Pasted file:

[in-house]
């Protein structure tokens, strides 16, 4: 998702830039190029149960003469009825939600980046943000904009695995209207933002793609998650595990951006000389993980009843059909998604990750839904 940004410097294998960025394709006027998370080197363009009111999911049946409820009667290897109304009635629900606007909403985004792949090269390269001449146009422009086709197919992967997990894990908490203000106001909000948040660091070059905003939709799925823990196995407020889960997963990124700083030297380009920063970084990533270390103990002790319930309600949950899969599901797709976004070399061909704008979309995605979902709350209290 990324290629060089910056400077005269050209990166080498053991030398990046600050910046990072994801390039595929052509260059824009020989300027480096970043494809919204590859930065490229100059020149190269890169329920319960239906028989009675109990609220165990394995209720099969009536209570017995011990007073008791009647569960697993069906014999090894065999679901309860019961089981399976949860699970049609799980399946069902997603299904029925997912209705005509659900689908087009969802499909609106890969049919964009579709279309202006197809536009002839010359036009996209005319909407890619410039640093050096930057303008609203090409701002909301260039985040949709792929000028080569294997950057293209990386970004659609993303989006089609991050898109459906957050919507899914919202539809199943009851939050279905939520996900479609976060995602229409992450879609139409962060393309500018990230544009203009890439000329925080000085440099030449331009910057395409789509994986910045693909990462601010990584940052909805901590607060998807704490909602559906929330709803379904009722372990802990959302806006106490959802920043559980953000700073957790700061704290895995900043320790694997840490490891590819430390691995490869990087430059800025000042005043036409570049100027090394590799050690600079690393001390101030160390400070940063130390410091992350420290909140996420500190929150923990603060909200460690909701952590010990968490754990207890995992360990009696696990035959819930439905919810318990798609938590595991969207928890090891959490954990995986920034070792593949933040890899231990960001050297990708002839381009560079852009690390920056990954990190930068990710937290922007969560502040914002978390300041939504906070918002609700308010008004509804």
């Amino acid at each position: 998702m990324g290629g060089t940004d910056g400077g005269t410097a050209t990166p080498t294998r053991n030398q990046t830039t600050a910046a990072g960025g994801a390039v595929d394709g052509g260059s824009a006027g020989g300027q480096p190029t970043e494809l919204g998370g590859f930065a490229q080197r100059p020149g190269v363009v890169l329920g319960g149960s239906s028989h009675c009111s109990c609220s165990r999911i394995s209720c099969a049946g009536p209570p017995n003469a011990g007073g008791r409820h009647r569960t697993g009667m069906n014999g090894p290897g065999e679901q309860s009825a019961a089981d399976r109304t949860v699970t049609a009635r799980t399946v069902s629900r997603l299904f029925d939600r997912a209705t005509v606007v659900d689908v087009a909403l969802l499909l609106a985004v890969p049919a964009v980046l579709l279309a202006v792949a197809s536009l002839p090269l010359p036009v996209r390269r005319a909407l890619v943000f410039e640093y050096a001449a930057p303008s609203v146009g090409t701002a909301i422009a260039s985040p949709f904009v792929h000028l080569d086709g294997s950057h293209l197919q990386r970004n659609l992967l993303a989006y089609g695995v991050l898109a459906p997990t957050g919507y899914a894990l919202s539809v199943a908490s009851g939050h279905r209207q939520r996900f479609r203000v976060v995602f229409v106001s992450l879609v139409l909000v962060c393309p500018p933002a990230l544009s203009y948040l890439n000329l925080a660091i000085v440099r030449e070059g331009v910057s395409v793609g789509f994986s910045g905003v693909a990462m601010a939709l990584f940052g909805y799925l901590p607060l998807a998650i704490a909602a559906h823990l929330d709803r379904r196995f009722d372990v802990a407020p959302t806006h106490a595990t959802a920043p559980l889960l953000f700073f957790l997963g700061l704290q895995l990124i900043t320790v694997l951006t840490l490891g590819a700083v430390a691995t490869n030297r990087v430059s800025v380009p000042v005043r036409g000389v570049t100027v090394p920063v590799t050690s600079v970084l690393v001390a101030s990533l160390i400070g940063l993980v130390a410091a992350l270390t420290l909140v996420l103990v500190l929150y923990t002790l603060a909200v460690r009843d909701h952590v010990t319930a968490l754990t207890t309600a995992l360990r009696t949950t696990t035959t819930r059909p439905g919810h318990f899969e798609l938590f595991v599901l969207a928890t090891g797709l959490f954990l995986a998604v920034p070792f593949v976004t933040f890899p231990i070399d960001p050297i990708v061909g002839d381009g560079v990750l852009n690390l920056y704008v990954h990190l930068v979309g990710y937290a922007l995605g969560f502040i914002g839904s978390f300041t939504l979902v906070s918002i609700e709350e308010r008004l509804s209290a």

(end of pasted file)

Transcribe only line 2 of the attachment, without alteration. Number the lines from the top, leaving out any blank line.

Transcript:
């Protein structure tokens, strides 16, 4: 998702830039190029149960003469009825939600980046943000904009695995209207933002793609998650595990951006000389993980009843059909998604990750839904 940004410097294998960025394709006027998370080197363009009111999911049946409820009667290897109304009635629900606007909403985004792949090269390269001449146009422009086709197919992967997990894990908490203000106001909000948040660091070059905003939709799925823990196995407020889960997963990124700083030297380009920063970084990533270390103990002790319930309600949950899969599901797709976004070399061909704008979309995605979902709350209290 990324290629060089910056400077005269050209990166080498053991030398990046600050910046990072994801390039595929052509260059824009020989300027480096970043494809919204590859930065490229100059020149190269890169329920319960239906028989009675109990609220165990394995209720099969009536209570017995011990007073008791009647569960697993069906014999090894065999679901309860019961089981399976949860699970049609799980399946069902997603299904029925997912209705005509659900689908087009969802499909609106890969049919964009579709279309202006197809536009002839010359036009996209005319909407890619410039640093050096930057303008609203090409701002909301260039985040949709792929000028080569294997950057293209990386970004659609993303989006089609991050898109459906957050919507899914919202539809199943009851939050279905939520996900479609976060995602229409992450879609139409962060393309500018990230544009203009890439000329925080000085440099030449331009910057395409789509994986910045693909990462601010990584940052909805901590607060998807704490909602559906929330709803379904009722372990802990959302806006106490959802920043559980953000700073957790700061704290895995900043320790694997840490490891590819430390691995490869990087430059800025000042005043036409570049100027090394590799050690600079690393001390101030160390400070940063130390410091992350420290909140996420500190929150923990603060909200460690909701952590010990968490754990207890995992360990009696696990035959819930439905919810318990798609938590595991969207928890090891959490954990995986920034070792593949933040890899231990960001050297990708002839381009560079852009690390920056990954990190930068990710937290922007969560502040914002978390300041939504906070918002609700308010008004509804």